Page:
“To see something happen like that, it just makes me think about how that could have been a family member, a friend, a cousin, a neighbor or classmate. If I could be at home right now, I would want to be, in order to help support that neighborhood. We just want to provide some positive change,” Augustus added.

Despite fears of racial profiling and support of the black community, the Dallas Police Department wasn’t forgotten or ignored. They, too, were at the forefront of the players thoughts.

“It’s tragic that one of the departments that are actually leading the way in positive change, the Dallas PD, was a victim of such a senseless ambush,” said Moore. “The Dallas mayor and the police chief have led the way in implementing de-escalation training and other efforts that have led to a noticeable drop in the number of shootings by his officers in the last few years. We do not in any way condone violence against the men and women who serve in our police force. Senseless violence and retaliation will not bring us peace.”

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Minnesota Lynx captains Lindsay Whalen, Maya Moore, Rebekkah Brunson and Seimone Augustus show off the back of their warmup t-shirts during Saturday’s press conference. Photo by Abe Booker III.

Professional athletes standing up for people from the black community and law enforcement community in a positive effort to take the hurt and anger and turn it into something positive is something that normally would be lauded, and at first, it was. The Lynx management approved the shirts and the WNBA was notified in advance of the press conference.

Then something got lost in translation.

Upon seeing the warm up t-shirts, four Minneapolis police officers who were contracted by the Lynx walked out after reading “Black Lives Matter” on the back of the shirt. Lt. Bob Kroll, Minneapolis Police Federation president, praised the actions of the police officers and criticized the Lynx players for “rushing to judgement” and “citing false narratives.”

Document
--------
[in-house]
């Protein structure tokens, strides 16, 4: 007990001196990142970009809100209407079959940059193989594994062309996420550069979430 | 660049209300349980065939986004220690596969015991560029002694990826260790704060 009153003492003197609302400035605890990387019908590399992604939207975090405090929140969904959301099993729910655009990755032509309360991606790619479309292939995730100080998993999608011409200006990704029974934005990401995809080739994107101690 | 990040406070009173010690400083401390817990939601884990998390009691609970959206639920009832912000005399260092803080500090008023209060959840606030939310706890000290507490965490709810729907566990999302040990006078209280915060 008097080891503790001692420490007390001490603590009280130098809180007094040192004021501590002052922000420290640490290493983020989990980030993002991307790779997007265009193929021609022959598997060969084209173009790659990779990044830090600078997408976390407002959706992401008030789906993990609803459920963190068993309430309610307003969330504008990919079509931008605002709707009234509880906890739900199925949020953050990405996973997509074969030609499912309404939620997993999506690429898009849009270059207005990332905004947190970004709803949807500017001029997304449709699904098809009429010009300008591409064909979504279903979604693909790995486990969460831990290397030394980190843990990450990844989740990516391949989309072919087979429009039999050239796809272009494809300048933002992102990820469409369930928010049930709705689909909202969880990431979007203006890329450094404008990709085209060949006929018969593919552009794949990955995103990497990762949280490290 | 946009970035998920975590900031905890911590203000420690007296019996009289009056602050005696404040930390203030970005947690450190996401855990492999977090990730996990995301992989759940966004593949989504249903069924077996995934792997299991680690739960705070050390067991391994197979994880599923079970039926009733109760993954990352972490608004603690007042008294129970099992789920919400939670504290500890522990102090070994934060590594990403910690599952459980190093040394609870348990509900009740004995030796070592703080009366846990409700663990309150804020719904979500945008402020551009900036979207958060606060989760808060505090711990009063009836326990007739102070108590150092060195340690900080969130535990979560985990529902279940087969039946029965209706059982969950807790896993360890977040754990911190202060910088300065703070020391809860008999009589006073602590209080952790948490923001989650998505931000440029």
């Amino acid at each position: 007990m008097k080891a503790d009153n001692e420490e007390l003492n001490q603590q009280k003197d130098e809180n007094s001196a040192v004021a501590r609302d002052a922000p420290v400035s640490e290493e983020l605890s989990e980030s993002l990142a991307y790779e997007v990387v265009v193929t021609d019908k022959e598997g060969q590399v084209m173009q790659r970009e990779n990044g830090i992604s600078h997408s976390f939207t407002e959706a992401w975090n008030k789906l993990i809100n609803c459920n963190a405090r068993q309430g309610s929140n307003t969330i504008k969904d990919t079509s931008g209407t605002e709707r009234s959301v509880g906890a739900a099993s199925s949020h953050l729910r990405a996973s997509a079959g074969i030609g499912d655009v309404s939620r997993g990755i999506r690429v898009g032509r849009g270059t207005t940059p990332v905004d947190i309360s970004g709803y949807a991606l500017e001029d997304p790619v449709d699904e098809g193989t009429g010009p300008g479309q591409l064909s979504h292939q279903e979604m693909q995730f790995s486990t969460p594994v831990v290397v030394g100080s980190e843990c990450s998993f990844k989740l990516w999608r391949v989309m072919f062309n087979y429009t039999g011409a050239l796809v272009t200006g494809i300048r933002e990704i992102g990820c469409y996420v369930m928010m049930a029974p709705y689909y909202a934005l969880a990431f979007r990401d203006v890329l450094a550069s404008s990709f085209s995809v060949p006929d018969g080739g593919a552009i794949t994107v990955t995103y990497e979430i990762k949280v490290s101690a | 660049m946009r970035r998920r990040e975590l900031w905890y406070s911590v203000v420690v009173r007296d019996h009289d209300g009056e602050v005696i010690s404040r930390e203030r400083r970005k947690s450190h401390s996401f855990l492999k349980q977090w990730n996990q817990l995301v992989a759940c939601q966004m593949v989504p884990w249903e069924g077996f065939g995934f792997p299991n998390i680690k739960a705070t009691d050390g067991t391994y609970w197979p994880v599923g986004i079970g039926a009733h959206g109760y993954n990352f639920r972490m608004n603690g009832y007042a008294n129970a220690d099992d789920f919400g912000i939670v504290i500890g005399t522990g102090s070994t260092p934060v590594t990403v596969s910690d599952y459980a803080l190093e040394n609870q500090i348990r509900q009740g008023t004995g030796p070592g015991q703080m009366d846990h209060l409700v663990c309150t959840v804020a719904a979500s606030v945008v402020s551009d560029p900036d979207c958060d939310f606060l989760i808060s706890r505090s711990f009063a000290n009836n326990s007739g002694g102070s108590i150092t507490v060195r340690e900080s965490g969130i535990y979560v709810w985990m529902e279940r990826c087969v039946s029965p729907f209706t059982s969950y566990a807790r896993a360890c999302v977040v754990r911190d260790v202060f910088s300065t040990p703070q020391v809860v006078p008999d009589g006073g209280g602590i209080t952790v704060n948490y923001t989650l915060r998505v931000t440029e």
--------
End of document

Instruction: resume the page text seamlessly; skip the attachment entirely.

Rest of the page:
Perhaps it was Kroll who rushed to judgement by missing the representation of the Dallas Police Department in the press conference or on the shirt. Nonetheless, the story was picked up by national media outlets and spread like wildfire throughout and already inflamed country.

On social media, the Lynx were chastised for being “anti-cop” with some pro-police supporters saying that the Lynx should not have police protection at the Target Center. Others have commented that they didn’t know that the “WNBA still exists,” while Kroll himself said that the police department only has four officers working the event because “the Lynx have such a pathetic draw.” The attendance for Saturday’s game against Dallas was 7,613, and they drew 18,933 fans for Game 5 of the WNBA Finals on October 14, 2015.

Invoking the incident in 2003 when the Dixie Chicks strayed from entertainment and voiced their political opinions publicly and lost their base of support, others have said that the Lynx should just stick to playing basketball and not use their platform for political statements. However, most of these comments have come from people who have rarely, if ever, attended a WNBA game.

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Minnesota Lynx captains Lindsay Whalen, Maya Moore, Rebekkah Brunson and Seimone Augustus show off the front of their warmup t-shirts during Saturday’s press conference. Photo by Abe Booker III.

The Lynx organization responded with a public statement on the matter Monday night: “The Lynx organization was made aware about the concerns of the off duty Minneapolis police officers who had signed up to work Saturday night’s game vs. Dallas. While our players message mourned the loss of life due to last week’s shootings, we respect the right of those individual officers to express their own beliefs in their own way. At no time was the safety of our game in question as Target Center staffs extra personnel for each and every game. The Lynx and the entire WNBA have been saddened by the recent shootings in Dallas, Baton Rouge, and St. Paul. We continue to urge a constructive discussion about the issues raised by these tragedies.”